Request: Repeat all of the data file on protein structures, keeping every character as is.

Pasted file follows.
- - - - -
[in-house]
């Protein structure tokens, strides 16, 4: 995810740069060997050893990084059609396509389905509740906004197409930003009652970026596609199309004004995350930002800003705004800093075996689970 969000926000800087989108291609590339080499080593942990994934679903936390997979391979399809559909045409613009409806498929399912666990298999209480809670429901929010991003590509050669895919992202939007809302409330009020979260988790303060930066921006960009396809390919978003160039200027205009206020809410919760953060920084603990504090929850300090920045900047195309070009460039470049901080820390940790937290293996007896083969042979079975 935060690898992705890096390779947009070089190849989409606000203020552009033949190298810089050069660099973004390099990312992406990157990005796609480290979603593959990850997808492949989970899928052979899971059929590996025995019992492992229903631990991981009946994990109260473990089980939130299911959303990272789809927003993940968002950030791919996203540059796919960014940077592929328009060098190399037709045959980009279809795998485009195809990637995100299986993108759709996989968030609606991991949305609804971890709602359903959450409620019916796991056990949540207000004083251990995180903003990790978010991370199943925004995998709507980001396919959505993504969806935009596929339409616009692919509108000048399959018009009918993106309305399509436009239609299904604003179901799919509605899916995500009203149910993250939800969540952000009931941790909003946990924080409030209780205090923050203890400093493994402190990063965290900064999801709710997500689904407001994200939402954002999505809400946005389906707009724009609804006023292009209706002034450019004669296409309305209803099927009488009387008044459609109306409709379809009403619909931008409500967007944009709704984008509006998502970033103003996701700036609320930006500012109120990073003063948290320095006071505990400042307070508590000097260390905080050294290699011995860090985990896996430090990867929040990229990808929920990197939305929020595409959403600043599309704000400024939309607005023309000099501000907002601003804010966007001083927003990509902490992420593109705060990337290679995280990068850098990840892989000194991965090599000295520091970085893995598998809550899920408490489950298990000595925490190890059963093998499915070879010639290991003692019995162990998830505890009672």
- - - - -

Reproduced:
[in-house]
């Protein structure tokens, strides 16, 4: 995810740069060997050893990084059609396509389905509740906004197409930003009652970026596609199309004004995350930002800003705004800093075996689970 969000926000800087989108291609590339080499080593942990994934679903936390997979391979399809559909045409613009409806498929399912666990298999209480809670429901929010991003590509050669895919992202939007809302409330009020979260988790303060930066921006960009396809390919978003160039200027205009206020809410919760953060920084603990504090929850300090920045900047195309070009460039470049901080820390940790937290293996007896083969042979079975 935060690898992705890096390779947009070089190849989409606000203020552009033949190298810089050069660099973004390099990312992406990157990005796609480290979603593959990850997808492949989970899928052979899971059929590996025995019992492992229903631990991981009946994990109260473990089980939130299911959303990272789809927003993940968002950030791919996203540059796919960014940077592929328009060098190399037709045959980009279809795998485009195809990637995100299986993108759709996989968030609606991991949305609804971890709602359903959450409620019916796991056990949540207000004083251990995180903003990790978010991370199943925004995998709507980001396919959505993504969806935009596929339409616009692919509108000048399959018009009918993106309305399509436009239609299904604003179901799919509605899916995500009203149910993250939800969540952000009931941790909003946990924080409030209780205090923050203890400093493994402190990063965290900064999801709710997500689904407001994200939402954002999505809400946005389906707009724009609804006023292009209706002034450019004669296409309305209803099927009488009387008044459609109306409709379809009403619909931008409500967007944009709704984008509006998502970033103003996701700036609320930006500012109120990073003063948290320095006071505990400042307070508590000097260390905080050294290699011995860090985990896996430090990867929040990229990808929920990197939305929020595409959403600043599309704000400024939309607005023309000099501000907002601003804010966007001083927003990509902490992420593109705060990337290679995280990068850098990840892989000194991965090599000295520091970085893995598998809550899920408490489950298990000595925490190890059963093998499915070879010639290991003692019995162990998830505890009672």